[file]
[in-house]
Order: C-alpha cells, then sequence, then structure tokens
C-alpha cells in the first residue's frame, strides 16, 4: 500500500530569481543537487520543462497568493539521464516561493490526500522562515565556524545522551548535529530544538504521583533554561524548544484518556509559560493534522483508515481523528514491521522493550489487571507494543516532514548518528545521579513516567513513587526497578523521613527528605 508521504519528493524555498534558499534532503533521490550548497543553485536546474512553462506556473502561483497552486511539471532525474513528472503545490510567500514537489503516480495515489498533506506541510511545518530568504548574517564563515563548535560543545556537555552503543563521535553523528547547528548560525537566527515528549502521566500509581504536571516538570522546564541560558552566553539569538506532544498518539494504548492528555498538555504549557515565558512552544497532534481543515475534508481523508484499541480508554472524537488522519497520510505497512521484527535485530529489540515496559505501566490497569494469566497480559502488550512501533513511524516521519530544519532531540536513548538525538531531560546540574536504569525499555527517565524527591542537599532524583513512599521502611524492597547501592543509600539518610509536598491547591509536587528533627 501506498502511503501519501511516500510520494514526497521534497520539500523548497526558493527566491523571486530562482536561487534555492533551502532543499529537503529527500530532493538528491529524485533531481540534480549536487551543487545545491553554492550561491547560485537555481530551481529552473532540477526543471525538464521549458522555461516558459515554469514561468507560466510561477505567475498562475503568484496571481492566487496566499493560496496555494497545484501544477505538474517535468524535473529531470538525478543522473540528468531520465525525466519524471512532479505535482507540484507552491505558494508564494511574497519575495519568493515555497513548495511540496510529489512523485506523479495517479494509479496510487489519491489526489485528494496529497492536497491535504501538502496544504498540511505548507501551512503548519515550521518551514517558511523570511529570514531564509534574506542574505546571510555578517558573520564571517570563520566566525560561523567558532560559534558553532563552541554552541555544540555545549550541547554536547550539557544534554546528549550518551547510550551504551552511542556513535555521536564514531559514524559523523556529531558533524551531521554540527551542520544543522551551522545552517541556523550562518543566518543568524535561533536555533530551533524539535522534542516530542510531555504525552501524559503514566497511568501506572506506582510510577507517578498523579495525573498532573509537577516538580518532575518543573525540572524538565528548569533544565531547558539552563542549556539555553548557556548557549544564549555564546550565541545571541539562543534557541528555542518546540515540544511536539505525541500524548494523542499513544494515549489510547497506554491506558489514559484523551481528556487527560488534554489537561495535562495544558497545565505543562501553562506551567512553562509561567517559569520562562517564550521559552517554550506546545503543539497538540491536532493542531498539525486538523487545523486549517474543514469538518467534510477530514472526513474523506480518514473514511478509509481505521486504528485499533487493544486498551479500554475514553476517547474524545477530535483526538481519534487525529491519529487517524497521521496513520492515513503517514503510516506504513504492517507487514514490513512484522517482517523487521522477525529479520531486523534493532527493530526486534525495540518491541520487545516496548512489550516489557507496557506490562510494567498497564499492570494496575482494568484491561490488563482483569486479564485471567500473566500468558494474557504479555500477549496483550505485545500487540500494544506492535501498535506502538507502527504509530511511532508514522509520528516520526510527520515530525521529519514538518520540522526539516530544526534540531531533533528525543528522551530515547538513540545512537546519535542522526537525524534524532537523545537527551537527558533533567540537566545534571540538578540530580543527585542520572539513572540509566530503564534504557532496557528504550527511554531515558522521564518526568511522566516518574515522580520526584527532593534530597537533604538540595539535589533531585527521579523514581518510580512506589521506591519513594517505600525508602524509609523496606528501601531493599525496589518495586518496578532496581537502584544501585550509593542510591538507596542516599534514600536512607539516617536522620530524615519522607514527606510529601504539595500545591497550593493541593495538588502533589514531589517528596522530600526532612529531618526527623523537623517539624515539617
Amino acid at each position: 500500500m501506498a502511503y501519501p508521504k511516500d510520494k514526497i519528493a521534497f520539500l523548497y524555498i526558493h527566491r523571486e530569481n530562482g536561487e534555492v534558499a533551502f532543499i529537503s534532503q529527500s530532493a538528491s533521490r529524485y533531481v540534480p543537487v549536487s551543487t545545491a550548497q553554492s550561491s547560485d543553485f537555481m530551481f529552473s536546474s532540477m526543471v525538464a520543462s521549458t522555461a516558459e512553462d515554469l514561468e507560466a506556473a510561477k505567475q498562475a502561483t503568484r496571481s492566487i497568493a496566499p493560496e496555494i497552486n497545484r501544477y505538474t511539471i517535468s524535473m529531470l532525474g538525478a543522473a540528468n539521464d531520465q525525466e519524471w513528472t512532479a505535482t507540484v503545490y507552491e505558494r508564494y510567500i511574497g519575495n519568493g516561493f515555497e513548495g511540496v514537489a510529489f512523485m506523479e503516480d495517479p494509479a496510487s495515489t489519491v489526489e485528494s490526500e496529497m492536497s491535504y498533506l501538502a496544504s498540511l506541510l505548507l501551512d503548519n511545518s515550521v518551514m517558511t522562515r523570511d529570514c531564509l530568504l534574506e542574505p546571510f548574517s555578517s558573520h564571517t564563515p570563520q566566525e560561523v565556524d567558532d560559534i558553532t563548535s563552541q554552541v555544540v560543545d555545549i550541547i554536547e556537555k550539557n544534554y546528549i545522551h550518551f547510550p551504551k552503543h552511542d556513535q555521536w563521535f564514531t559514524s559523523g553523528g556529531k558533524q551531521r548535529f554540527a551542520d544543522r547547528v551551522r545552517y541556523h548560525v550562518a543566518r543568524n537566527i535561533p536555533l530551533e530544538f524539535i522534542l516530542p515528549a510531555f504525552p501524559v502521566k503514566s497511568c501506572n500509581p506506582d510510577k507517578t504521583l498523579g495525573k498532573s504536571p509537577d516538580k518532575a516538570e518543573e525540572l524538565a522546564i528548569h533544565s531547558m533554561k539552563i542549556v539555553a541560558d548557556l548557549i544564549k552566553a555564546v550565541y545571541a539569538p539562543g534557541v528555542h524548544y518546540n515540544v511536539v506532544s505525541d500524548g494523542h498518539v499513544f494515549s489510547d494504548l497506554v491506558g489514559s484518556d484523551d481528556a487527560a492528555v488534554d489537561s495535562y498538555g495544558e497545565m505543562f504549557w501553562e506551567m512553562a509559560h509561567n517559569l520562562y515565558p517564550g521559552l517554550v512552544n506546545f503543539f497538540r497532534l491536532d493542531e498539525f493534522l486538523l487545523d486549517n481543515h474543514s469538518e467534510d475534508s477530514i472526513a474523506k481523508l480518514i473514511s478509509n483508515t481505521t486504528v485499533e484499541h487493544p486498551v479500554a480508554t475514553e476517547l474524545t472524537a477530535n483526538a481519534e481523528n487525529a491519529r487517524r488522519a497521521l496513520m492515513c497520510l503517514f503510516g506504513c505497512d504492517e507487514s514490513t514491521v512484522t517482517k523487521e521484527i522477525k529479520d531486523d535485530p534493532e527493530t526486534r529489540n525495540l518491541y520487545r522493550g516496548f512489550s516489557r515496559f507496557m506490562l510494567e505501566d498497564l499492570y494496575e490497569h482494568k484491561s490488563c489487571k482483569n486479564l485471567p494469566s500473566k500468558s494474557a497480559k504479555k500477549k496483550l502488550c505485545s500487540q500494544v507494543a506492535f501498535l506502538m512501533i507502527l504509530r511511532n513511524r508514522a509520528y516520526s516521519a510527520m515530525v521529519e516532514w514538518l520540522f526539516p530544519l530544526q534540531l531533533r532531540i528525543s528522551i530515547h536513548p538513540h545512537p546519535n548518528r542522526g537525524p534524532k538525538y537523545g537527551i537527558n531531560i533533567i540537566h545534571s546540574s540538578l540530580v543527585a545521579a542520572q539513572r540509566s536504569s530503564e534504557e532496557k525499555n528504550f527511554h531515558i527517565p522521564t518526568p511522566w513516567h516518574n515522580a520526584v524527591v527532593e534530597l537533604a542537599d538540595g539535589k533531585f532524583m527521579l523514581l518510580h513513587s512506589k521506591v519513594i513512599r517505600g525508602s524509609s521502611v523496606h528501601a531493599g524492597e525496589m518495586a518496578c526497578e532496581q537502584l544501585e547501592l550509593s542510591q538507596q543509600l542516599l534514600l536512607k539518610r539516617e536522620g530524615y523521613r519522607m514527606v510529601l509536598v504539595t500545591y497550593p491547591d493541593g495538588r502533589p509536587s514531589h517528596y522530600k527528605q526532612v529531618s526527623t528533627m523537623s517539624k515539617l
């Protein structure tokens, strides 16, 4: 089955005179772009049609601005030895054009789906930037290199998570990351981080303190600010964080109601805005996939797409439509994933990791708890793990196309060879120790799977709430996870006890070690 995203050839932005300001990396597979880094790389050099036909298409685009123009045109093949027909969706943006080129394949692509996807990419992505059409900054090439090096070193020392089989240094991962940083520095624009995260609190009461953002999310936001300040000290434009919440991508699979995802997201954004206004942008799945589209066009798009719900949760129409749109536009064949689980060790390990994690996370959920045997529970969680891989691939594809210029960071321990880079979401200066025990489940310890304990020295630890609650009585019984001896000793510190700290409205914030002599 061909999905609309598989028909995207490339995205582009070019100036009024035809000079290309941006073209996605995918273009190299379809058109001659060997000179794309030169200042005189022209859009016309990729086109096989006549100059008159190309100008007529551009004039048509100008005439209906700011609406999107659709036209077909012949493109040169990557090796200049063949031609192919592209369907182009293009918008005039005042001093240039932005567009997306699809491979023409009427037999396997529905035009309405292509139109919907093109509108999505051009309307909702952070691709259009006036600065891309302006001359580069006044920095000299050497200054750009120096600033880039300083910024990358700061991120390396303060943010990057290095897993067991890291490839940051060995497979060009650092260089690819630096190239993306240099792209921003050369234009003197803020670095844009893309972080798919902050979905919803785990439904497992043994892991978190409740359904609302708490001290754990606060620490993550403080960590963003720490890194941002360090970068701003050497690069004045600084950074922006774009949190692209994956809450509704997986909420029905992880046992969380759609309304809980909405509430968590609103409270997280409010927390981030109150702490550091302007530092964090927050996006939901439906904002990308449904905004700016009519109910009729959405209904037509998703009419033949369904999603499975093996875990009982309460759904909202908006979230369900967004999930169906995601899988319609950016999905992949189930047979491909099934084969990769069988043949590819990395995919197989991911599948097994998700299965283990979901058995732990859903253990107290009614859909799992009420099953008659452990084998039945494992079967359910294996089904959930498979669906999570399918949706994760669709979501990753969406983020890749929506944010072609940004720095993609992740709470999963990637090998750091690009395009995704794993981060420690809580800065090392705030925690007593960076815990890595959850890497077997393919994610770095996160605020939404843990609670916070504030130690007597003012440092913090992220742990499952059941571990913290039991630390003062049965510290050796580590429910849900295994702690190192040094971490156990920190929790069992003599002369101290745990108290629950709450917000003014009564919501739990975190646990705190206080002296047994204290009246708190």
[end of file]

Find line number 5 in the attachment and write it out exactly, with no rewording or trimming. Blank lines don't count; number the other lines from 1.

């Protein structure tokens, strides 16, 4: 089955005179772009049609601005030895054009789906930037290199998570990351981080303190600010964080109601805005996939797409439509994933990791708890793990196309060879120790799977709430996870006890070690 995203050839932005300001990396597979880094790389050099036909298409685009123009045109093949027909969706943006080129394949692509996807990419992505059409900054090439090096070193020392089989240094991962940083520095624009995260609190009461953002999310936001300040000290434009919440991508699979995802997201954004206004942008799945589209066009798009719900949760129409749109536009064949689980060790390990994690996370959920045997529970969680891989691939594809210029960071321990880079979401200066025990489940310890304990020295630890609650009585019984001896000793510190700290409205914030002599 061909999905609309598989028909995207490339995205582009070019100036009024035809000079290309941006073209996605995918273009190299379809058109001659060997000179794309030169200042005189022209859009016309990729086109096989006549100059008159190309100008007529551009004039048509100008005439209906700011609406999107659709036209077909012949493109040169990557090796200049063949031609192919592209369907182009293009918008005039005042001093240039932005567009997306699809491979023409009427037999396997529905035009309405292509139109919907093109509108999505051009309307909702952070691709259009006036600065891309302006001359580069006044920095000299050497200054750009120096600033880039300083910024990358700061991120390396303060943010990057290095897993067991890291490839940051060995497979060009650092260089690819630096190239993306240099792209921003050369234009003197803020670095844009893309972080798919902050979905919803785990439904497992043994892991978190409740359904609302708490001290754990606060620490993550403080960590963003720490890194941002360090970068701003050497690069004045600084950074922006774009949190692209994956809450509704997986909420029905992880046992969380759609309304809980909405509430968590609103409270997280409010927390981030109150702490550091302007530092964090927050996006939901439906904002990308449904905004700016009519109910009729959405209904037509998703009419033949369904999603499975093996875990009982309460759904909202908006979230369900967004999930169906995601899988319609950016999905992949189930047979491909099934084969990769069988043949590819990395995919197989991911599948097994998700299965283990979901058995732990859903253990107290009614859909799992009420099953008659452990084998039945494992079967359910294996089904959930498979669906999570399918949706994760669709979501990753969406983020890749929506944010072609940004720095993609992740709470999963990637090998750091690009395009995704794993981060420690809580800065090392705030925690007593960076815990890595959850890497077997393919994610770095996160605020939404843990609670916070504030130690007597003012440092913090992220742990499952059941571990913290039991630390003062049965510290050796580590429910849900295994702690190192040094971490156990920190929790069992003599002369101290745990108290629950709450917000003014009564919501739990975190646990705190206080002296047994204290009246708190």